This was a quiet week, as markets were contained by Passover and Good Friday bookends. The 10-year T-note traded near 4.2 percent all week, just below an important technical mark at 4.25 percent; mortgages finished a little better than the worst of the Monday finale to the job-data panic, and are now 5.75 percent for the low-fee packages.

I get the feeling that the economy in February and March shifted into a kind of overdrive–not necessarily faster GDP growth, but a more durable, healthier pattern. Further, there are more signs every day that the Fed is succeeding in its effort to “reflate,” to bring the inflation rate up from sub-1 percent to about 2 percent.

Every Thursday morning comes the report of the number of new claims for unemployment benefits, and yesterday was a surprise. Claims fell by 14,000 to 328,000, marking descent to another plateau from the 340,000 level at which claims had been stuck for a couple of months, in the succession of plateaus from 450,000 a year ago.

In an unusual economic situation–as this one still is, out of any post-WWII pattern–it’s helpful to find cross-market confirmation, and we now have another one for an improving employment picture. The best jobs are in offices, and office occupancy is at last beginning to recover from the pit of the last three years. Prior to last fall, office occupancy rates (“absorption”) had fallen in 11 of 12 quarters. New data for Jan-Mar ’04 shows a net gain in office occupancy for the second-straight quarter; the vacancy rate fell by only a tenth of a percent to 16.8 percent nationwide, sky-high compared to the 7.5 percent in 2000, but in a superliner economy, trend changes are everything.

In the self-correcting world of real estate, commercial rents are still falling, now for twelve straight quarters, but helping to attract new tenants, and boosting tenants’ operations by lowering costs. The landlords can look out for themselves.

The appearance of reflation is even more out of our past experience than this post-bubble, excess-capacity recovery. Historically, central banks have succeeded in inducing inflation or accelerating it only by bad accident or incompetence; the only intentional effort in modern times has been underway in Japan for ten years, and success is still in doubt. We all presume that Milton Friedman’s law still prevails: “Inflation is first, last, and always a monetary phenomenon.” Translation: if the Fed leans on the “GO” button for long enough, sooner or later we’ll get inflation.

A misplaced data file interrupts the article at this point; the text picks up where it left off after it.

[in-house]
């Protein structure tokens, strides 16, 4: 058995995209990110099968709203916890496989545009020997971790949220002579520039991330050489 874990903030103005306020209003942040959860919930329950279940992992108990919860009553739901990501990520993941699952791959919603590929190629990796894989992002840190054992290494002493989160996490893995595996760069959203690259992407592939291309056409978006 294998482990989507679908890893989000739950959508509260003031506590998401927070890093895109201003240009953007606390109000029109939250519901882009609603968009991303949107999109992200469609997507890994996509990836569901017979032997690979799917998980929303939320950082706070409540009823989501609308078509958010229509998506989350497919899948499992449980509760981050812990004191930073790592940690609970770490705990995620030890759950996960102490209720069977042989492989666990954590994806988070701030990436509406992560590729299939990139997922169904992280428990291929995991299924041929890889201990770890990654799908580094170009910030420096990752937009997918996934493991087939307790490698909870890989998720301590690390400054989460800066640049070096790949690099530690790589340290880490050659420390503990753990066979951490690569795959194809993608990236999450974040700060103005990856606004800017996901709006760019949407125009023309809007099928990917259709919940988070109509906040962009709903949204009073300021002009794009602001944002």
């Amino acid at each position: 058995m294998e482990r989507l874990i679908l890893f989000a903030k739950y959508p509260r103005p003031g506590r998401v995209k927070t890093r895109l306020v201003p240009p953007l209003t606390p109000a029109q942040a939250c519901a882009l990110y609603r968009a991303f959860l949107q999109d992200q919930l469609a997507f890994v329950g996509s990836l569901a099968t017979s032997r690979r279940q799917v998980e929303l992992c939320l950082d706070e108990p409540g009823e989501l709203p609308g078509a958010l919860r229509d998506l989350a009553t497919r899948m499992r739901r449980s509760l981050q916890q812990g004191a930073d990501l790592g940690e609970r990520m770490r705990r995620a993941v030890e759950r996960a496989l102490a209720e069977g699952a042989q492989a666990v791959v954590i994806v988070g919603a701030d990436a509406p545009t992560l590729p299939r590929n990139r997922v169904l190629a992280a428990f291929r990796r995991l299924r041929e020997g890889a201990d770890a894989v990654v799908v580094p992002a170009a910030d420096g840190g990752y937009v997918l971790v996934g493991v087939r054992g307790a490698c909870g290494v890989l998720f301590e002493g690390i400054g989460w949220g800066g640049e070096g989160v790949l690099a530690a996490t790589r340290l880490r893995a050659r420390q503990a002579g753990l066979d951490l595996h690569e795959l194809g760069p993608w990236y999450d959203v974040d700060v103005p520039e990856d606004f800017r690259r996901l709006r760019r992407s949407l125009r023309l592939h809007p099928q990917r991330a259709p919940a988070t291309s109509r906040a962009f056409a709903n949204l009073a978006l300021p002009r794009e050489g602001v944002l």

Higher inflation won’t show itself all at once. How and when it filters into the economy (or “creeps”, in the old political lingo), nobody can predict. The best of the aggregate measures of inflation, the GDP and national income deflators, are lagged by 90 days. We don’t yet have a trend change in prices, but I bet we will soon.

Conditions precedent to inflation are now all over the place, new ones appearing daily. Consider soy beans: the price of beans affects everything from cows to Crisco; beans have risen from$6/bushel to $10-plus in six months (China all of a sudden bought 13 percent of the crop), and the retail price of Crisco cooking oil is up 21 percent since November. The cost of energy shows every sign of entering a new price-versus-scarcity regime, having nothing to do with the Fed, though the weak-dollar policy does play a role.

The credit markets have priced-in a 0.25 percent hike in the Fed funds rate by August; half of all economists polled agree, and a growing number think the first move may happen as early as June. Me, too. The Fed next meets on May 4, and mortgage trading until then will be dominated by anticipation of changes in the Fed’s post-meeting statement.

That, and the wild card: Iraq. Security fear can help our rates; budget damage will surely hurt.

Lou Barnes is a mortgage broker and nationally syndicated columnist based in Boulder, Colo. He can be reached at


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